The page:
Toyota Motor, the world's best-selling auto manufacturer, will recall 6.39 million vehicles globally, including 35,124 in the UK, to deal with five different issues.
Toyota did not reveal the costs associated with the recall and did not mention if the problems originated from its manufacturing process or its suppliers.
Toyota said some 3.5 million vehicles were being called back to replace a spiral cable attached to the driver's side airbag. The cable could be damaged when the steering wheel is turned, preventing the airbag from inflating in a crash. About half of those vehicles, built between April 2004 and December 2010, are in North America.
Another 2.32 million three-door models built between January 2005 and August 2010 are being recalled to examine the rails that could cause seats to slide forward in the event of a crash.
The remaining vehicles will be examined for faulty steering column brackets, windshield wiper motors and engine starters, the company added.
Toyota said it was not aware of any injuries or crashes associated with the defective parts, which were found in 27 Toyota models including the RAV4 SUV and Yaris subcompact
Defects were also found in the Pontiac Vibe and the Subaru Trezia models built for General Motors (GM) and Fuji Heavy Industries respectively.
"We sincerely apologise to our customers for the inconvenience and concern brought by this recall announcement," Toyota added in a statement.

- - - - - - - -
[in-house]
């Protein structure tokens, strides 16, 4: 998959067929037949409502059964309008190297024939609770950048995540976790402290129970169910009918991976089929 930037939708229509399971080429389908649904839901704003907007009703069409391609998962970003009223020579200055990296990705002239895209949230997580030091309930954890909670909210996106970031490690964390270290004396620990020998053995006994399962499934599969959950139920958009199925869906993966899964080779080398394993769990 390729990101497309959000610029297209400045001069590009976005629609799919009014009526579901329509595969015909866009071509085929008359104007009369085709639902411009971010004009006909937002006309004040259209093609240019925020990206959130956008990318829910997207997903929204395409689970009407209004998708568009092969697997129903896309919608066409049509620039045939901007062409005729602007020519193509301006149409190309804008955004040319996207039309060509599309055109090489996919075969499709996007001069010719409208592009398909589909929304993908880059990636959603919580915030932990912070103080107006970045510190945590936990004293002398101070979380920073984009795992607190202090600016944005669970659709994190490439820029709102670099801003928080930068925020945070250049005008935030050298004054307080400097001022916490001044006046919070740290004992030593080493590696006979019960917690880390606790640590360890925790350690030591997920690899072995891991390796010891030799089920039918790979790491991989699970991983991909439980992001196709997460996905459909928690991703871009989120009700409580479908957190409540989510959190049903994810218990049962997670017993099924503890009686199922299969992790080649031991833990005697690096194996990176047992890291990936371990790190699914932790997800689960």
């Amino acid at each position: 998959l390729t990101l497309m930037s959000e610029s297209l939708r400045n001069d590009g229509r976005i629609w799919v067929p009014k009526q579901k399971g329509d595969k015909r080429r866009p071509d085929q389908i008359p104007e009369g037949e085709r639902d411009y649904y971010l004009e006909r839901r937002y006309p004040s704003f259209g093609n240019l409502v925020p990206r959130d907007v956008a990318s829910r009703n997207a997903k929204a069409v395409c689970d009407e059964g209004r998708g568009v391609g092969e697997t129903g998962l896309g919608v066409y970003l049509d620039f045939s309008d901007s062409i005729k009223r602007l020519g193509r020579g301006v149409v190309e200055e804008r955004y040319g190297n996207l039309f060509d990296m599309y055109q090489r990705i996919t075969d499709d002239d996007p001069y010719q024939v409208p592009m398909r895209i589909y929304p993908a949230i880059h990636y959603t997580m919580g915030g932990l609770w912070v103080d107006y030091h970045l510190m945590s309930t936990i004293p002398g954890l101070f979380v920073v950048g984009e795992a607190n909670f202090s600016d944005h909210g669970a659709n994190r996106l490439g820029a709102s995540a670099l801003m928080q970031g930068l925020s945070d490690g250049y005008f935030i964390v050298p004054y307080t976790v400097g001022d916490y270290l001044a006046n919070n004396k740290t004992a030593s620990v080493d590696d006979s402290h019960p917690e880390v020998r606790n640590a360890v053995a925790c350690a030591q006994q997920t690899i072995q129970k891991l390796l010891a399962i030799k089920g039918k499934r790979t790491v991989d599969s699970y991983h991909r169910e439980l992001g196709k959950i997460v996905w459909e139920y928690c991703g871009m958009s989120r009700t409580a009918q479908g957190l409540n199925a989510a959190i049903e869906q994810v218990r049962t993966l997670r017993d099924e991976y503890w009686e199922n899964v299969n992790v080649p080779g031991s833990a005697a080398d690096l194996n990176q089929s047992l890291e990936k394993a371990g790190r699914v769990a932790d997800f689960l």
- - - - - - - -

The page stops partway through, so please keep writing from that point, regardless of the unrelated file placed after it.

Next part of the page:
$1.2bn US Settlement
Last month, Toyota agreed to pay $1.2bn to resolve a US criminal probe into the disclosure of safety issues.
The settlement between the US Justice Department and Toyota includes an admission by Toyota that it misled American consumers about two different problems that caused cars to accelerate accidentally.
The agreement comes amid a US probe over GM's handling of an ignition switch failure linked to fatal crashes. GM has recalled some 2.6 million vehicles more than a decade after the issue first surfaced.
The latest recall is the largest announced on a single day by Toyota since October 2012, when it recalled 7.43 million Yaris, Corolla and other models to replace defective power window switches.
This recall is the Japanese firm's second-largest to date, after it was forced to recall over nine million vehicles in the late 2000s to fix faulty accelerators. The problem of sticky accelerators was linked to five deaths, including that of a US highway patrolman and his family in 2009.